Not unlike some other vendors EMC’s offering allows for both a simple approach where you create a large mult-tiered block pool backed by Fast Cache and Fast Tiering or advanced where you may dedicate spindles for some workloads (Eg. Logs on mirrored spindles to isolate the workload and more likely to ensure predictable and/or guarantee performance) while using a pool for others as you mentioned above. I, as a Storage Architect/Implementor and Administrator appreciate the flexibility.

          Here are some comments specific to each of your sections:

          – LUNs can be served by either controller for “load balancing”
          I agree with most of your comments; the exception being “There’s no quick way to shift LUN ownership to another controller without significant performance loss”. I haven’t completed extensive testing but, from my experience, I haven’t seen significant performance loss for any failover event. With that said, if you are experiencing significant failover events you have either configured your multipathing incorrectly or a failover has been forced because of a major hardward failure or you are upgrading your array software. Of course there are exceptions because certain workloads would be impacted by the additional latency involved when the non-owning SP must fulfill requests though, as mentioned above, those should be exceptions to the rule.

          – Claims that auto-tiering helps most workloads
          I’m not sure what you are getting at in this section. Of course auto-tiering helps most workloads and you chose one which it wouldn’t. If all of the 1GB blocks, for a given workload, already exist in the Extreme Performance Tier (SSD), if course Auto-Tiering isn’t going to help performance but it could help with ROI if some of that workload is rarely used and could exist on cheaper disk. As you pointed out, Fast Cache also isn’t going to have any significant impact on the performance for that data because it already exists on SSD which is exactly what Fast Cache is. In fact, the array algorithms won’t even place data in Fast Cache if it already exists on SSD. In addition (Again speaking to flexibility), if you don’t want that workload to ever tier lower you can force it to always exist in the top tier or simply turn off tiering on that LUN.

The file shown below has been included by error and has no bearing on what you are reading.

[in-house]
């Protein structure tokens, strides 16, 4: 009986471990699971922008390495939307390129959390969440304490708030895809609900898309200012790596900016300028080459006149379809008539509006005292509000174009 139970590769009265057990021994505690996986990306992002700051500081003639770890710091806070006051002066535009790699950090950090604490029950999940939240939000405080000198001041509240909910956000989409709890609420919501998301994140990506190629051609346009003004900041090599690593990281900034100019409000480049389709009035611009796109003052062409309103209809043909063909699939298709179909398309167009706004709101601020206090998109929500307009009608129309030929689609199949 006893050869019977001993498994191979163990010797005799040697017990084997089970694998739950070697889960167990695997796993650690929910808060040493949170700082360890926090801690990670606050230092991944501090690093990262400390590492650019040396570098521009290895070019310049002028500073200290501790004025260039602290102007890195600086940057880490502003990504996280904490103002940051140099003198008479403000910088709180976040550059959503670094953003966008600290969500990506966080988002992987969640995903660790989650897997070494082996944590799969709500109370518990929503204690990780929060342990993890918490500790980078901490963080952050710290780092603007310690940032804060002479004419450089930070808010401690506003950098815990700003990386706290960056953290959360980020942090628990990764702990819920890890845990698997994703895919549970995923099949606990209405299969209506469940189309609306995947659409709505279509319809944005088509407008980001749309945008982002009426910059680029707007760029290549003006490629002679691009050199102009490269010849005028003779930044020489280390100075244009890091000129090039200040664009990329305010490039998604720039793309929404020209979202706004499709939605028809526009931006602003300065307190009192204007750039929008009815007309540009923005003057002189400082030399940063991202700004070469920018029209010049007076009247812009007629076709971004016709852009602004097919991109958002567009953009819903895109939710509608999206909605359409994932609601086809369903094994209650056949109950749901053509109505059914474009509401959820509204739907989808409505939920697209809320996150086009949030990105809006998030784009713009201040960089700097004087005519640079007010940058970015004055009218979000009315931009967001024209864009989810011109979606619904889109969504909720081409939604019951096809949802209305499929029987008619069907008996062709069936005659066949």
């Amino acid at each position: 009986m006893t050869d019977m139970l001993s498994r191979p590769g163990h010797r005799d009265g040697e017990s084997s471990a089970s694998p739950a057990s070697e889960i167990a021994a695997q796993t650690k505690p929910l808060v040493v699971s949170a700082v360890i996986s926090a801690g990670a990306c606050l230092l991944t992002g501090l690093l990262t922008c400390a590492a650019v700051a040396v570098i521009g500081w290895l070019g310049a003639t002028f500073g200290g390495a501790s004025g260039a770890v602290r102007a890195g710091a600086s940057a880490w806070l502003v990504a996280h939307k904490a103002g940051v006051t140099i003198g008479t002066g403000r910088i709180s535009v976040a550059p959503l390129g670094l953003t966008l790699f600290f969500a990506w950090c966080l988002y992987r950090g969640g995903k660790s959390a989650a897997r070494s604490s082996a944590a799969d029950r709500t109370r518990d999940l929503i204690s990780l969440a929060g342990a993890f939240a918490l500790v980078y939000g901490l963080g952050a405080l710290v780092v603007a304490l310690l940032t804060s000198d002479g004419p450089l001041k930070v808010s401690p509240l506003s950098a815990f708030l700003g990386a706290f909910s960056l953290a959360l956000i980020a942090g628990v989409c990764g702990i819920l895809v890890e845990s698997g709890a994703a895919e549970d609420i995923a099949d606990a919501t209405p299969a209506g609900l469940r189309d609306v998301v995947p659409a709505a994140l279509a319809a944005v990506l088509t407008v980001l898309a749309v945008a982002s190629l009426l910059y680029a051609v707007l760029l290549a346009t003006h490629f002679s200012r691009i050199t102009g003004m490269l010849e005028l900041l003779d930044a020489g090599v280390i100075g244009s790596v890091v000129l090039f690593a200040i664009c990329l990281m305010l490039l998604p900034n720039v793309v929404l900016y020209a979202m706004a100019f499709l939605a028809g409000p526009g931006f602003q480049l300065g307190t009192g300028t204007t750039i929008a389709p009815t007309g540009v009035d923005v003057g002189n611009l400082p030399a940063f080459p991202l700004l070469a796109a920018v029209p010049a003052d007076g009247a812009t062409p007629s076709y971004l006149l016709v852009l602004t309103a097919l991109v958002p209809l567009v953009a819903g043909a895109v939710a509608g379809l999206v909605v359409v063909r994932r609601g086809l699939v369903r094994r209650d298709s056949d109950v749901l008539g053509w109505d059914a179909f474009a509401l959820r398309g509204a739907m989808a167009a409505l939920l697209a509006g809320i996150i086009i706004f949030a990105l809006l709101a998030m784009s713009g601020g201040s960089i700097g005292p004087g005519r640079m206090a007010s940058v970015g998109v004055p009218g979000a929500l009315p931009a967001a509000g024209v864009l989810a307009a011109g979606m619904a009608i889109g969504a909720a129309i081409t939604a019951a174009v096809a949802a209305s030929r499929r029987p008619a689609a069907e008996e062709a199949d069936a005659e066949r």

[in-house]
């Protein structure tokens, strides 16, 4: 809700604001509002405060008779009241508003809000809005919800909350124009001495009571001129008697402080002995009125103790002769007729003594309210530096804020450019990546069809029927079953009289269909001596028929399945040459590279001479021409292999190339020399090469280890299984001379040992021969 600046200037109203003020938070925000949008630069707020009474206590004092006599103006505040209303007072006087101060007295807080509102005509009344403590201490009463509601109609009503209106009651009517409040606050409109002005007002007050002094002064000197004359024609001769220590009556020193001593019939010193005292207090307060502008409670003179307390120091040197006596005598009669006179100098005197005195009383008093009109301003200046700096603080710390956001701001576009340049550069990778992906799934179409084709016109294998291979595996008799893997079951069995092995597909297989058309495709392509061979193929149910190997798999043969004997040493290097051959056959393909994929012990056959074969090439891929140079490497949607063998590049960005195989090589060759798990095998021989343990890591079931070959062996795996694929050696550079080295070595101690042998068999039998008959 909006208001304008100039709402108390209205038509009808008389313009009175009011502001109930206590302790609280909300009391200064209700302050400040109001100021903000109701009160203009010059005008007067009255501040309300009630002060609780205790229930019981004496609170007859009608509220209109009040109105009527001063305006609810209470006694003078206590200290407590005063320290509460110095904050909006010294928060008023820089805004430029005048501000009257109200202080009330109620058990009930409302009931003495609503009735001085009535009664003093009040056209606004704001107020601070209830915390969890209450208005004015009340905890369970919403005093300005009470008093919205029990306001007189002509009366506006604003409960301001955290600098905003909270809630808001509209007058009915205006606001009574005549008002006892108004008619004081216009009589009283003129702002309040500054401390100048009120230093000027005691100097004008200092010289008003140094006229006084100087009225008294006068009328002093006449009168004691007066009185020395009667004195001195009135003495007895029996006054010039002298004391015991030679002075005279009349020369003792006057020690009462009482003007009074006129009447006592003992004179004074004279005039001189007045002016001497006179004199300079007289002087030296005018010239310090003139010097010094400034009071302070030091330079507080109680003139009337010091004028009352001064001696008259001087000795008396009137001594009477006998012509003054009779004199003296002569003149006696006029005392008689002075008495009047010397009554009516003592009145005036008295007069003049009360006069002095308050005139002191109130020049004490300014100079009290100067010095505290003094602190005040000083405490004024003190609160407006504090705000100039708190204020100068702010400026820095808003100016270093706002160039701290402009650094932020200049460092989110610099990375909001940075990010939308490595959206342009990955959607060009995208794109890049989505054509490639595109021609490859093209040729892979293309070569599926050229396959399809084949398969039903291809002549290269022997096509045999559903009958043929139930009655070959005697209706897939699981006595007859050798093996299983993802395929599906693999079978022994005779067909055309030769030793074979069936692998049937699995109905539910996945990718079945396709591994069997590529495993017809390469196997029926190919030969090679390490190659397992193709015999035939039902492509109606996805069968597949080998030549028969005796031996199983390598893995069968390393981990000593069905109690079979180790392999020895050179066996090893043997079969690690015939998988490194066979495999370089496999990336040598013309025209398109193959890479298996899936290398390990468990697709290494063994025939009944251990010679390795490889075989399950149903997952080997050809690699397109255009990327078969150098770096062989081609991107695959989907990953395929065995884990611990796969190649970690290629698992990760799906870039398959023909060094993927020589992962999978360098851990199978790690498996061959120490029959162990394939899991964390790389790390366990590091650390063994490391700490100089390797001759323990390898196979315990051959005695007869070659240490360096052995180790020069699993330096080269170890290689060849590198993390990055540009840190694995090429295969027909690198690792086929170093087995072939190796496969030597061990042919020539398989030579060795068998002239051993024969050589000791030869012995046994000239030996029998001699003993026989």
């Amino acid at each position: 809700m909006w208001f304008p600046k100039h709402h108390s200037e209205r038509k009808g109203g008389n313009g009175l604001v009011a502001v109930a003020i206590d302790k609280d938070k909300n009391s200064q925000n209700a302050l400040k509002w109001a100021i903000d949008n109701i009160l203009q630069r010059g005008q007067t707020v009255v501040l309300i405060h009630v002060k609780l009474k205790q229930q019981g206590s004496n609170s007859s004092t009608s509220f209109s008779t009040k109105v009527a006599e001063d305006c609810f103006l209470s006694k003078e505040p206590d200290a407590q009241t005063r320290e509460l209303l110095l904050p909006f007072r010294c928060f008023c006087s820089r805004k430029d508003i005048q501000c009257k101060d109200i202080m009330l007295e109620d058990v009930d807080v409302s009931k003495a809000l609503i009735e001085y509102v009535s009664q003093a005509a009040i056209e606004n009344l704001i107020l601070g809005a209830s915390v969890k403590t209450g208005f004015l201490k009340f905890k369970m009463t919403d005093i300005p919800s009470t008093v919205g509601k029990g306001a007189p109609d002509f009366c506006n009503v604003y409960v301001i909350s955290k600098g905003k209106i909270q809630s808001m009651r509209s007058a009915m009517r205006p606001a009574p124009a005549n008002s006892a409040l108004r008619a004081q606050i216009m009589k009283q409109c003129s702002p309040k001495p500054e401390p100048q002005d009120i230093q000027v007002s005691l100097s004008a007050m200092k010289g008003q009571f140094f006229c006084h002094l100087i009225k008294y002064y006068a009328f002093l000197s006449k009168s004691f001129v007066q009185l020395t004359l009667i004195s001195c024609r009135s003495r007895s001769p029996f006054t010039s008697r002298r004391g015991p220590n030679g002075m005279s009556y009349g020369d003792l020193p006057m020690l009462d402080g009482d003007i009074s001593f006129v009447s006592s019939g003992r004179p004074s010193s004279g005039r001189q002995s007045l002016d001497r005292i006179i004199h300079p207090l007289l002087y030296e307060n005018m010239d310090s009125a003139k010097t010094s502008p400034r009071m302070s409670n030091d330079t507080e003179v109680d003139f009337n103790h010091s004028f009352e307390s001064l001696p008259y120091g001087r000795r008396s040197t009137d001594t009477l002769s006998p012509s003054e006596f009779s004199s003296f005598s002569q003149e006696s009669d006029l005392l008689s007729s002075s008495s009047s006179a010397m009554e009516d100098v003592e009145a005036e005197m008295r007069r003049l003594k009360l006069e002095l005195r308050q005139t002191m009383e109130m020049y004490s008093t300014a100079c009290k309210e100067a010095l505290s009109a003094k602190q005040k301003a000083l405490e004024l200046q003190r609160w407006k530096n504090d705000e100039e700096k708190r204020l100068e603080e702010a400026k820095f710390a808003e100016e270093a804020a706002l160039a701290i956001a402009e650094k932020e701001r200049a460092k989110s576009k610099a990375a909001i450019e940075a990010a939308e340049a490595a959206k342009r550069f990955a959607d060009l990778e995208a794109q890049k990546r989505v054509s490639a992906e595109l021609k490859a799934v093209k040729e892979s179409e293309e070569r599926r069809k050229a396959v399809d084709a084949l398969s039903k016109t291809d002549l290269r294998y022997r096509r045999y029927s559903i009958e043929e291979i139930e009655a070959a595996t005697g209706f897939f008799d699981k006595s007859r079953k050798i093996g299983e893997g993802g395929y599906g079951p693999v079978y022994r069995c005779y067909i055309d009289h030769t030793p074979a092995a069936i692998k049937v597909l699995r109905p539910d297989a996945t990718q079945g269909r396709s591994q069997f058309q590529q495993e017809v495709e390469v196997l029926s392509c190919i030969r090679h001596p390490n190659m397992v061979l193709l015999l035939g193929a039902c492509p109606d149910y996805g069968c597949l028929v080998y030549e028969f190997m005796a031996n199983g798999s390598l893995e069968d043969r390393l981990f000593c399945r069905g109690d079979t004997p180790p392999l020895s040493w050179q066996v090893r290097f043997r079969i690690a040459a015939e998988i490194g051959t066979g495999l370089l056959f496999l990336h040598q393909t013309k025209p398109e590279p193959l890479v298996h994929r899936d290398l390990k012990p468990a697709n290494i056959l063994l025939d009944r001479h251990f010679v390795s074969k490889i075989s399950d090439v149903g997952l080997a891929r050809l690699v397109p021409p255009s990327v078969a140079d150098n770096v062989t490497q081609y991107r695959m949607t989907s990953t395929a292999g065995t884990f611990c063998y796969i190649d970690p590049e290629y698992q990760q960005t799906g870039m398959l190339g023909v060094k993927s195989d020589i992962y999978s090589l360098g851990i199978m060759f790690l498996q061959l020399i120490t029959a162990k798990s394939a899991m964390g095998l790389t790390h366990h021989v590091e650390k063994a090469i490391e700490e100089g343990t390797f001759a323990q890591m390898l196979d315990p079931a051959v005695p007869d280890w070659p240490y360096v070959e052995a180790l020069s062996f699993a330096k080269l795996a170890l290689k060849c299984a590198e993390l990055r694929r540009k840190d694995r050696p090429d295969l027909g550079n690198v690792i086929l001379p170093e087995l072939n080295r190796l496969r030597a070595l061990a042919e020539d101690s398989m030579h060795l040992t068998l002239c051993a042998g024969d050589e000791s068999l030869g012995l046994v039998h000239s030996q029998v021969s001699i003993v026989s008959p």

– Claims that storage pools are easier
          First you mention best practice documents. As anyone in the industry knows, best practice documents are just that. They are each vendors get out of jail card as they are generally the perfect scenario for performance, redundancy etc but then again, they also cost the most. In my experience, you account for some/all of them in certain instances but just use them as reference in others because following best practices configuration guidelines are simply too expensive for many organizations to afford. You do realize that those best practice examples are no different for any storage whether that is local or presented by an array let alone the VNX which is your focus.